Part two of a look back into Sumter's past invites the reader to focus on individuals whose contributions helped expedite the growth of our community. Of course, time and space preclude the author from mentioning the multitudes who have aided in the …
This item is available in full to subscribers
Click here to log in
If you're a print subscriber, but do not yet have an online account, click here to create one.
If you aren't yet a subscriber,
click here to start a new subscription.
You also have the option of purchasing 24 hours of website access, for just 99 cents. *
Click here to continue.
* Full access is available from time of purchase through 11:59pm the following day
Part two of a look back into Sumter's past invites the reader to focus on individuals whose contributions helped expedite the growth of our community. Of course, time and space preclude the author from mentioning the multitudes who have aided in the growth and development of Sumter.
This segment will attempt to mention individuals from different time frames from different occupations and professions necessary for growth and expansion. According to an article published in The Sumter Herald in 1934, "It would be difficult to say when the real prosperity of Sumter commenced, as it was a mere village for many years, without a railroad connection until 1854 when the Wilmington and Manchester Railroad (later the Wilmington, Columbia and Augusta, R.R.) which opened to the rest of the world some of the finest land in the state.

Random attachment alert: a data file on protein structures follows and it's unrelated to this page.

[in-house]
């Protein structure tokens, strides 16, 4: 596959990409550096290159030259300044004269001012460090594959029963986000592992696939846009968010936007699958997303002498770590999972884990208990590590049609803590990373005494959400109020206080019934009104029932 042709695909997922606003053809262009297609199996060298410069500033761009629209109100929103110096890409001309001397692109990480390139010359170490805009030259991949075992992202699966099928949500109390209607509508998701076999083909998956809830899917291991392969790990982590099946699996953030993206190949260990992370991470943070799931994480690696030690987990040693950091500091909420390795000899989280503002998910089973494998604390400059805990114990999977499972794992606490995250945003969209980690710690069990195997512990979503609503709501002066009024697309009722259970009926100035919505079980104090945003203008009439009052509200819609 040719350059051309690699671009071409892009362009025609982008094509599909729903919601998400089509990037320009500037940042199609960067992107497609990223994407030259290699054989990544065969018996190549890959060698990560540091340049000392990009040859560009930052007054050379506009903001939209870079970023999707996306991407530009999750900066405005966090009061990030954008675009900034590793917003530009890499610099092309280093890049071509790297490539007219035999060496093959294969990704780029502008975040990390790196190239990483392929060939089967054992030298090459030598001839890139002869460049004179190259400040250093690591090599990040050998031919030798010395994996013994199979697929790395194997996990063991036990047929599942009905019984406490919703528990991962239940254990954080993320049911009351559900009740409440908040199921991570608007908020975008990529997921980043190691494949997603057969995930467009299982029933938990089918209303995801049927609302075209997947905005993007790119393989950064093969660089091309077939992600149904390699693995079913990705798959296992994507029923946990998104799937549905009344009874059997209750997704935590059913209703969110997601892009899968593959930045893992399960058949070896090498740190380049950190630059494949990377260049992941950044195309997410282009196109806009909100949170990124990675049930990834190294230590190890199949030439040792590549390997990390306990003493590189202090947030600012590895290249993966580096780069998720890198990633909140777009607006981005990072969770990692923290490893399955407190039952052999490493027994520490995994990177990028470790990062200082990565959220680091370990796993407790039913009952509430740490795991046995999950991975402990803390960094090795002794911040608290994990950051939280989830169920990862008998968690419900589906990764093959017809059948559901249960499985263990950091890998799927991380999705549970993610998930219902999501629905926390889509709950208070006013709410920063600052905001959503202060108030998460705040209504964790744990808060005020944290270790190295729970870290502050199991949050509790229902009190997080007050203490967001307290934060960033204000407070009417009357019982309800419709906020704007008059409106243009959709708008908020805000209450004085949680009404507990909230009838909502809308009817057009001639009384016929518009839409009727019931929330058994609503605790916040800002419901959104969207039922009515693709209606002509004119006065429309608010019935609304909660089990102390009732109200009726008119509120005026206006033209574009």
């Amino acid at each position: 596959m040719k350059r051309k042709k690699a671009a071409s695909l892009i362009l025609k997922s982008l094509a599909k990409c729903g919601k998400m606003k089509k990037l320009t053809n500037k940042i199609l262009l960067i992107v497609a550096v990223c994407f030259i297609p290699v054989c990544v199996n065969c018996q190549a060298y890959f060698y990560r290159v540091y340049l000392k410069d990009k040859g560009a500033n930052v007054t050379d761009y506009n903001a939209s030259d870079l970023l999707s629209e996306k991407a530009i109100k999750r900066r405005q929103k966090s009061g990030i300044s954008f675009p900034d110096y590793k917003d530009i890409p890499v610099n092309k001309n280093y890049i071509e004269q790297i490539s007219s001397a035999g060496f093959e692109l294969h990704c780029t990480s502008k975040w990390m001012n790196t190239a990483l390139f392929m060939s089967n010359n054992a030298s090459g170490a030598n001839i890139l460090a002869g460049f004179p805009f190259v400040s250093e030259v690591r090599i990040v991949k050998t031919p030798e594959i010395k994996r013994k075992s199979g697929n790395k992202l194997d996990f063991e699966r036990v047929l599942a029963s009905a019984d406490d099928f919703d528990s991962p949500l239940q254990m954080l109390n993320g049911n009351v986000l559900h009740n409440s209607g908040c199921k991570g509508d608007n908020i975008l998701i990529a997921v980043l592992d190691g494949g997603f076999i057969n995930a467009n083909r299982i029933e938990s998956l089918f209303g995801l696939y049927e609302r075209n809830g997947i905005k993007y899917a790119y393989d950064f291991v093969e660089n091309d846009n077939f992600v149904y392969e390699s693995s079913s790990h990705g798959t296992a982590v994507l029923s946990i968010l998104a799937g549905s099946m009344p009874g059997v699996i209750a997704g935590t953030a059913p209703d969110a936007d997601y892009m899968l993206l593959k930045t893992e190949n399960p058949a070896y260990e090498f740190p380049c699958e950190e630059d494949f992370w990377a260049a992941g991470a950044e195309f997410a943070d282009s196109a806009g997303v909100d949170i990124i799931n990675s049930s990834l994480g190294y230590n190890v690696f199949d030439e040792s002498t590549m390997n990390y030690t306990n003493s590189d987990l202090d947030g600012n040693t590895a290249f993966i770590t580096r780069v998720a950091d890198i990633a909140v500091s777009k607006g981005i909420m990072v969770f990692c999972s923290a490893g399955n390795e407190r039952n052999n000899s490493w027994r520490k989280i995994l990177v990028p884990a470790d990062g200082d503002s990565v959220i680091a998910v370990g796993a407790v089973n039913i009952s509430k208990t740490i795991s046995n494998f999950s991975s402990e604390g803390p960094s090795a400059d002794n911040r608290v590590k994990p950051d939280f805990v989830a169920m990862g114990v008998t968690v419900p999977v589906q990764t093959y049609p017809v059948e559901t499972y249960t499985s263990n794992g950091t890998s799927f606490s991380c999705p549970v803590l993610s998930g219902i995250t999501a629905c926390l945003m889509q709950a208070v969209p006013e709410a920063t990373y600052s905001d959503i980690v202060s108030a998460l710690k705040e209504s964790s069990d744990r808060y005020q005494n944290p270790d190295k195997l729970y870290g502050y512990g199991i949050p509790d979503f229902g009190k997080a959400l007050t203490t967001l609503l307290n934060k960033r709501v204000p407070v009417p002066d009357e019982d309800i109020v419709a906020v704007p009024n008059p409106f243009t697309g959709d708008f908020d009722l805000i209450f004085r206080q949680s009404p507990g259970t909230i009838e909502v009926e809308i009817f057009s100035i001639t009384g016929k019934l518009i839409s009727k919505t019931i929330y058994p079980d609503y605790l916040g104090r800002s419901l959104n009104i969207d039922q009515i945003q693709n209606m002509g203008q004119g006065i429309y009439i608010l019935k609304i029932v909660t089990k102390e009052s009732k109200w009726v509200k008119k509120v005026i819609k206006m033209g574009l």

"Prior to the rail link to Sumter, the population had increased rather slowly; in 1860 there were only 900 people living within the Sumter corporate limits. In 1880 the population was about 2,000, about 3,800 in 1890, and over 5,000 in 1894 a very healthy record of growth. There was no big boom, but a steady growth, which by no means has stopped, but is continuing. It will not be a great many years before Sumter will be a city of importance, and those who own property there are quietly holding on, having full confidence in the future."
Reach Item Archivist Sammy Way at firstname.lastname@example.org or (803) 774-1294.
More Articles to Read